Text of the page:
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The Forests Are Burning

Updated on August 17, 2018
Turtle Bay, on Little Lake Joseph, Muskoka, Ontario
Turtle Bay, on Little Lake Joseph, Muskoka, Ontario | Source

This summer is turning-out to be a scorching one. Just a month ago, I was at the Dokis First Nations’ Pow-wow, up on the French River, here in Ontario. I have been going there for the last ten years. I have a nice secluded camping spot, up on a big rock, next to the river, on the outskirts of the reserve (“by the second bridge” for those in the “know”). That is where I camp. This year though, was the first time when I was there, in the middle of the forest, next to a fast, cold river flowing by and I was sweating buckets. I felt like I was in a sauna, with sweat dripping down my face constantly, even in the shade.

Now, a month later and in the area of the French River, fires are burning wildly. Officials are saying that 16 out of the 49 fires in Ontario are not under control, with one major fire threatening the Trans-Canada highway. OPP (Ontario Provincial Police) have stated that if the fire gets much closer to the highway, they might have to re-direct traffic due to low visibility from smoke. At the moment we have fire-fighters from all over Canada, the United States and Mexico helping out in trying to control these fires.

The situation is not much better in the rest of the country. The fires have been so bad on the west coast that fire-fighters from Australia have arrived in British Columbia to give a hand. It has been a scorching year all around. Manitoba has had its faire-share of wild forest fires. The same can be said of Alberta and other parts of Canada. We’re barely managing.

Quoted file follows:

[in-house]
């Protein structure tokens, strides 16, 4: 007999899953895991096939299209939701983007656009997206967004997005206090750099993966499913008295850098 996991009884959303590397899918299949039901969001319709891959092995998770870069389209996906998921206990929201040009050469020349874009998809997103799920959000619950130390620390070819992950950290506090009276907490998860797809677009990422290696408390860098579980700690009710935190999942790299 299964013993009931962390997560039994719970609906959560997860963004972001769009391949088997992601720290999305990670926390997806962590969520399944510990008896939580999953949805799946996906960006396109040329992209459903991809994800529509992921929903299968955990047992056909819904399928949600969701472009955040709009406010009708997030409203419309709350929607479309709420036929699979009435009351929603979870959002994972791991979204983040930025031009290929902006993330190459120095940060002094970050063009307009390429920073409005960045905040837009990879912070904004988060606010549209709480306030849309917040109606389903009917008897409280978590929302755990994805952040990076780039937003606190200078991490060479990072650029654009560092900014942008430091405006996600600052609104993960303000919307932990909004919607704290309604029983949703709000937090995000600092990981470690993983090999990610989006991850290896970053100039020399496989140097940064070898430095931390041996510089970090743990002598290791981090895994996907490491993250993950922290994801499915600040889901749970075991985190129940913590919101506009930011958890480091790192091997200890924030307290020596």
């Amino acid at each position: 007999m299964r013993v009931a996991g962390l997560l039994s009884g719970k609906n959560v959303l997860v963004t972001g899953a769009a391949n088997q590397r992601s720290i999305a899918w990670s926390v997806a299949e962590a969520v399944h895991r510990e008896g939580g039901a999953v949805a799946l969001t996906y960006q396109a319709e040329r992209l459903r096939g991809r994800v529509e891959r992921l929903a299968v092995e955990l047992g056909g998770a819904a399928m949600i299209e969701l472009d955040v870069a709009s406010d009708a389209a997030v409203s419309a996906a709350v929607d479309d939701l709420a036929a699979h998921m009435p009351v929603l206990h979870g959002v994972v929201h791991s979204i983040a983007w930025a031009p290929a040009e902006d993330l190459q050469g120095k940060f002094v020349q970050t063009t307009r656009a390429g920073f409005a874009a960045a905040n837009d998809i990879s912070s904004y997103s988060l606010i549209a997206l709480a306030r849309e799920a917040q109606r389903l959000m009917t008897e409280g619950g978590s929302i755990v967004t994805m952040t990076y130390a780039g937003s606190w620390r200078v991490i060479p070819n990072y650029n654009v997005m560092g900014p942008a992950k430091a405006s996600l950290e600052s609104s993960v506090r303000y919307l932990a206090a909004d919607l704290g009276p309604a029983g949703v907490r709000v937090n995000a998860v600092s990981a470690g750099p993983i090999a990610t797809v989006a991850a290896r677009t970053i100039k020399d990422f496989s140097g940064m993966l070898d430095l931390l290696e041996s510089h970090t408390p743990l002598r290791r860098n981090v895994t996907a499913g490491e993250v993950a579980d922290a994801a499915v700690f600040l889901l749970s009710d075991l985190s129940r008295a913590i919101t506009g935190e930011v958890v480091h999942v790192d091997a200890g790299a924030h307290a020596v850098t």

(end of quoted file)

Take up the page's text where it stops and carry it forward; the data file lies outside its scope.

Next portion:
In the United States, the situation looks tragic as well. Thousands of people have lost homes and tens of thousands have been evacuated. Right now California is burning away. They have been experiencing drought for years on end now and thus, with the vegetation all dry, the fires are merciless. Some are calling this a “new normal” due to “cyclical drought, climate change and the ceaseless drive to populate fire-prone areas”, Mr. Rusty Witwer, who has been with the California Department of Forestry, told the New York Times.

Yet, it is not just North America engulfed in flames. In Greece, thousands of tourists and residents are fleeing to safer areas, while fires are moving rapidly through communities. Some people have walked into the sea, the only safe place to be, watching their homes burn away. The Coast Guard has pulled hundreds of people to safety, “according to the deputy shipping minister, Nektarios Santorinios”. Even so, casualties are increasing daily.

Considering that this might very well be the new norm, there is an urgent need to adapt our behavior. It is bad enough that a lightning strike can start a massive forest fire. Thus, we should do our best to limit our own mistakes. Live outdoor fires should always be watched. We have to make sure we are not throwing cigarette butts wherever we feel like it and that overall we are careful with our handling of any fire. And please have fire-extinguishers close by anywhere where there is a fire, stove, barbeque, etc.

We had a grass fire start here in Ontario from someone’s exhaust pipe. So, if your car shoots flames/sparks out of the exhaust, which some cars do, please leave it at home. Or, maybe drive it on the race-track and not on country roads. These are no longer trivial matters. I do know that forest fires are necessary for forests but what we are experiencing now is much more extreme than the usual summer forest fires.

When forests burn uncontrollably, everyone loses. The forests lose, we lose, the birds lose, the four legged lose, the crawlers lose. We all lose a lot. Please be kind to the Forests and help one another if possible. It is a tough time. Thank You.

All the best to everyone!


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